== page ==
Making the Dark Matter Connection Between Particle Physics and Cosmology
Krislock, Abram Michael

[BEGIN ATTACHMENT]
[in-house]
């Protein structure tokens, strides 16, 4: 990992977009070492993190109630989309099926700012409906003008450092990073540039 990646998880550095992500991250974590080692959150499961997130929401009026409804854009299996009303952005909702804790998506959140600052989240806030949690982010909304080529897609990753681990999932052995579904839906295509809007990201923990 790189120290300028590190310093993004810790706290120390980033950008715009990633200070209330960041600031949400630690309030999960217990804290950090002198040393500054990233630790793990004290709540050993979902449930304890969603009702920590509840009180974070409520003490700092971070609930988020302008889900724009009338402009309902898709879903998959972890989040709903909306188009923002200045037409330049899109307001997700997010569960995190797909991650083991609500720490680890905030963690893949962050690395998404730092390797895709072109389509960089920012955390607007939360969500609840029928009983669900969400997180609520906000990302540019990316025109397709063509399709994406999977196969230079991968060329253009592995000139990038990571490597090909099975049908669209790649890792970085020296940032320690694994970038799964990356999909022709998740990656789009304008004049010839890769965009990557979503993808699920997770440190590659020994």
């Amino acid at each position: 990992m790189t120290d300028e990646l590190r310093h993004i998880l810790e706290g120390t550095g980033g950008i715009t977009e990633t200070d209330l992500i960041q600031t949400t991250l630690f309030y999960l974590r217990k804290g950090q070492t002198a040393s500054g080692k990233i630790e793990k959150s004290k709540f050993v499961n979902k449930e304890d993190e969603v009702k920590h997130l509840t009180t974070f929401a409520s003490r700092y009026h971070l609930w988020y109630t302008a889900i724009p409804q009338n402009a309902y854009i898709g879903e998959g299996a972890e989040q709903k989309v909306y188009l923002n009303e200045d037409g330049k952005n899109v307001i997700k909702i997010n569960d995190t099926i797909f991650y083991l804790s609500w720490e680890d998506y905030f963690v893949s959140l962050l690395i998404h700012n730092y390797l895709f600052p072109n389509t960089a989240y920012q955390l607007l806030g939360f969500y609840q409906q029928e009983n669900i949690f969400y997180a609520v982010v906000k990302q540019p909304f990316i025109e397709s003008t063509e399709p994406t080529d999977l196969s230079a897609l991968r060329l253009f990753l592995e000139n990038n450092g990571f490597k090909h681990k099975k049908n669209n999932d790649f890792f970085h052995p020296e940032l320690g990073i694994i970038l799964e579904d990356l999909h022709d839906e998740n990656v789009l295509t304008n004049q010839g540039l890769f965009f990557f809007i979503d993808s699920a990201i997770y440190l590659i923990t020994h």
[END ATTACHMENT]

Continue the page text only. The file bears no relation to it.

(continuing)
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Dark matter has been shown to be extremely abundant in our universe. It comprises about 23 percent of the energy density of the entire universe, which is more than five times greater than the regular matter we already know about. Dark matter cannot be explained within the Standard Model of particle physics. However, models which extend the Standard Model, such as supersymmetry, can explain dark matter. This dissertation investigates the signals of some supersymmetry models in the context of collider physics. If dark matter particles or other supersymmetry particles are produced at some collider experiment, such as the Large Hadron Collider, it is important to know how we can find and measure the signatures and properties of these particles. This dissertation provides some measurement techniques for that exact purpose. These measurement techniques are also very general, making them useful for examining other models of particle physics as well. Lastly, if the supersymmetry model can be understood well enough from collider data, the connection back to cosmology can be made. Namely, it is possible to determine (from LHC data and using a standard cosmological calculation) the abundance of dark matter in the universe. Comparing this collider value with the value already measured will be a crucial step in understanding dark matter. This dissertation provides simulated results of this dark matter abundance calculation for a number of supersymmetry model points.